• Strategies for creating equity in the classroom, workspace, and throughout our institutions
DEI or DOA? How To Move Beyond Window-Dressing to Achieve Institutional Equity
In this presentation, Wise examines DEI (Diversity, Equity, and Inclusion) efforts in educational, government, and/or corporate settings, and how those efforts either support real change or perpetuate institutional inequity. As he explains in this speech, much of what gets done under the rubric of DEI doesn’t challenge fundamental cultural norms or practices that contribute to inequity, rendering DEI efforts DOA (Dead on Arrival), regardless of the good intentions of those charged with implementing them. Until those structural impediments to change are explored and altered, institutions are setting up their DEI officers for failure, letting down their employees, staff and/or students of color, and doing real damage to the cause of justice. Wise will provide examples of structural changes and institutional norms that promote equity, so that participants can walk away with tangible ideas on how to move real DEI work forward.
Anti-Racism is Not a Self-Help Movement: Moving From Individual Analysis to Systemic Change
In this presentation, Wise explores contemporary anti-racism analysis and “activism,” and critiques the way both have developed since the killing of George Floyd. From implicit bias training to workshops on white privilege and fragility, too much of the work has focused on whites as individuals — fixing their biases, checking their privileges, and challenging their fragility — rather than creating policies, practices, and procedures in schools, non-profits, and corporate settings that will produce greater racial equity. While understanding implicit bias, privilege and fragility can be helpful as a first step, it remains too easy to get stuck at that level, never moving on to explore systemic change. In this speech, Wise discusses how to bring a systemic lens to our anti-racism, so as to avoid merely individualizing and “psychologizing” anti-racism work, ultimately turning it into just another self-help movement, rather than a movement for justice.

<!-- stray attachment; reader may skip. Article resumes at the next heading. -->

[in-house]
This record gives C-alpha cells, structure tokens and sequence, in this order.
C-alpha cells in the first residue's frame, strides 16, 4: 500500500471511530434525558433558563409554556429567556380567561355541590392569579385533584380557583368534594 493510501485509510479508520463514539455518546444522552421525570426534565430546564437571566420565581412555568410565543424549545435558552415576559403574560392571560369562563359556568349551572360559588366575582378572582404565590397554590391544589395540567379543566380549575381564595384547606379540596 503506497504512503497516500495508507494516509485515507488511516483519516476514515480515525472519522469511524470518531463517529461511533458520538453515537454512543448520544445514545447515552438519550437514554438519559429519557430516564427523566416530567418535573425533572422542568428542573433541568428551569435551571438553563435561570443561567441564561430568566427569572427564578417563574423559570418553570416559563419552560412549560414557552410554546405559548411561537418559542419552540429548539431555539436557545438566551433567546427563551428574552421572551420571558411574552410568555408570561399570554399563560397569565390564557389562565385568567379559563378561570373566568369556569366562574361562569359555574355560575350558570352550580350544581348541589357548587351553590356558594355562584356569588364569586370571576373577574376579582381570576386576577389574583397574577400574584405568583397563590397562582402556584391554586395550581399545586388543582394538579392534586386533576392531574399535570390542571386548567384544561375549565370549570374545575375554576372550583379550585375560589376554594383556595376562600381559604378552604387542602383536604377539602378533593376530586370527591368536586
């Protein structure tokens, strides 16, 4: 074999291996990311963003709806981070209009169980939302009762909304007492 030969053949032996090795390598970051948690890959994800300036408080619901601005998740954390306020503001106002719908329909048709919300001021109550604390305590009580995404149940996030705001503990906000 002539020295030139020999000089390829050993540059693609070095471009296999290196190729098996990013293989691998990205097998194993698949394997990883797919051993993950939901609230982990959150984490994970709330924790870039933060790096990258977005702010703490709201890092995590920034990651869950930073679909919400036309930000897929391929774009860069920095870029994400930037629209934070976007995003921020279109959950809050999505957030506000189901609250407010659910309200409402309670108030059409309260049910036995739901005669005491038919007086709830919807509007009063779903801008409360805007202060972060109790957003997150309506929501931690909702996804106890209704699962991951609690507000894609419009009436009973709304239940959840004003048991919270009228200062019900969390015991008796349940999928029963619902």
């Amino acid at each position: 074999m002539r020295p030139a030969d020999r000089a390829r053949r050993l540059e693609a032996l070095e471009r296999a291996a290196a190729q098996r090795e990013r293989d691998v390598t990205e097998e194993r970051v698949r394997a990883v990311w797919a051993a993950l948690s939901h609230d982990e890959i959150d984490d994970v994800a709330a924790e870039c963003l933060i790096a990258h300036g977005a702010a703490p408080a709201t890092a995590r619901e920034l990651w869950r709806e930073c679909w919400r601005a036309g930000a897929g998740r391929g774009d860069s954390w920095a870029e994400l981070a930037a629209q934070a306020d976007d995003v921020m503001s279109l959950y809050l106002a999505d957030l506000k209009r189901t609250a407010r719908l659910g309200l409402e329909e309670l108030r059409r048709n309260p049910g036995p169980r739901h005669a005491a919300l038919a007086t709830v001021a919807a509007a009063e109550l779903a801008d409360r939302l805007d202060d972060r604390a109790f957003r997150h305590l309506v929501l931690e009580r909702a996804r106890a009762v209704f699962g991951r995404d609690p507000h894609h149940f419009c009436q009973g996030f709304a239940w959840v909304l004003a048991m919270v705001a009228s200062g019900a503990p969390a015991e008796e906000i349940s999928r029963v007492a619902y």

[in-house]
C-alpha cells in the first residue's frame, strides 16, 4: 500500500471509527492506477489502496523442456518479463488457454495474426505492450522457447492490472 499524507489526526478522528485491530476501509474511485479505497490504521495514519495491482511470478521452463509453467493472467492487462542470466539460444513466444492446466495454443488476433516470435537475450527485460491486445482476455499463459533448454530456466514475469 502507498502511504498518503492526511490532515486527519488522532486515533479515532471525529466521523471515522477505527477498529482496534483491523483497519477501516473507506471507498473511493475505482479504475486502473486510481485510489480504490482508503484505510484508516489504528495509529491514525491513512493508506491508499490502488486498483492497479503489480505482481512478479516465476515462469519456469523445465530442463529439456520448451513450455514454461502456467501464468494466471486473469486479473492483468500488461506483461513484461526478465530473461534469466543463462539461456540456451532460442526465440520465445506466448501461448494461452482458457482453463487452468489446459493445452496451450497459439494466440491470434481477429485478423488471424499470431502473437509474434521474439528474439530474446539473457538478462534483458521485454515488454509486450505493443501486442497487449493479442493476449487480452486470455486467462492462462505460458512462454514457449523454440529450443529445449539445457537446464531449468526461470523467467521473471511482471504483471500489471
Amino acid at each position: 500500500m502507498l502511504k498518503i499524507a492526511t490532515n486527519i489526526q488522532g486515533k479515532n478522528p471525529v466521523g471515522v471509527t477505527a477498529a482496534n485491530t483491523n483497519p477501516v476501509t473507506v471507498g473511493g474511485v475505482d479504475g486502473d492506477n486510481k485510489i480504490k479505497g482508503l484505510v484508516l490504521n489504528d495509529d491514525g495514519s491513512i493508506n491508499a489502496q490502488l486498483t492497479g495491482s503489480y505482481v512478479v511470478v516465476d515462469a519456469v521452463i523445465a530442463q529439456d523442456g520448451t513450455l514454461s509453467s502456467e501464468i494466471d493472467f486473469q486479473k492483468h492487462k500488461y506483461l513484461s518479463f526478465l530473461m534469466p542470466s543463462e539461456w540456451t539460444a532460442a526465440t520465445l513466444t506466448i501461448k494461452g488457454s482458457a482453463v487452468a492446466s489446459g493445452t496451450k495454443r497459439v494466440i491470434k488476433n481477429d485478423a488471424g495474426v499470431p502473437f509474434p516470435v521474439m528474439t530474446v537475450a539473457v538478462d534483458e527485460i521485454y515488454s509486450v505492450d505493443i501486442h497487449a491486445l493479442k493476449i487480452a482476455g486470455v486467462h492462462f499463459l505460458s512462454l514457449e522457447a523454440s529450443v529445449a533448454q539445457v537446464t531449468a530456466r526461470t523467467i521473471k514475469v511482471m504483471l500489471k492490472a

STEM is Not Enough: Equity and the Importance of MESH Education (Media Literacy, Ethics, Sociology, and History)
In this bold presentation, Wise explores the current push for STEM education (Science, Technology, Engineering and Math), both in general and for students of color and women, and critiques the single minded focus on these subjects at the expense of comprehensive civics education. As he explains, science and technical skills, absent an understanding of history, group power dynamics (which are explored in sociology), ethics and media literacy will produce a society of coders and engineers but very few people who have what it takes to build and maintain a multicultural, pluralistic democracy. Equity and democracy, after all, don’t come with phone Apps or simple mathematical equations. They require an informed citizenry with the historical memory and ethical grounding needed to produce justice. In fact, even the STEM disciplines need a MESH filter, given the way in which science and technology have been weaponized in history against marginalized populations. In this presentation, Wise examines the problems with STEM, the necessity of MESH, and how schools can ensure a proper balance between them, for the benefit of all.
Tim Wise can also tailor presentations to focus on topics like race and education, race and health care, race and the legal system, among others.
Contact SpeakOut for details.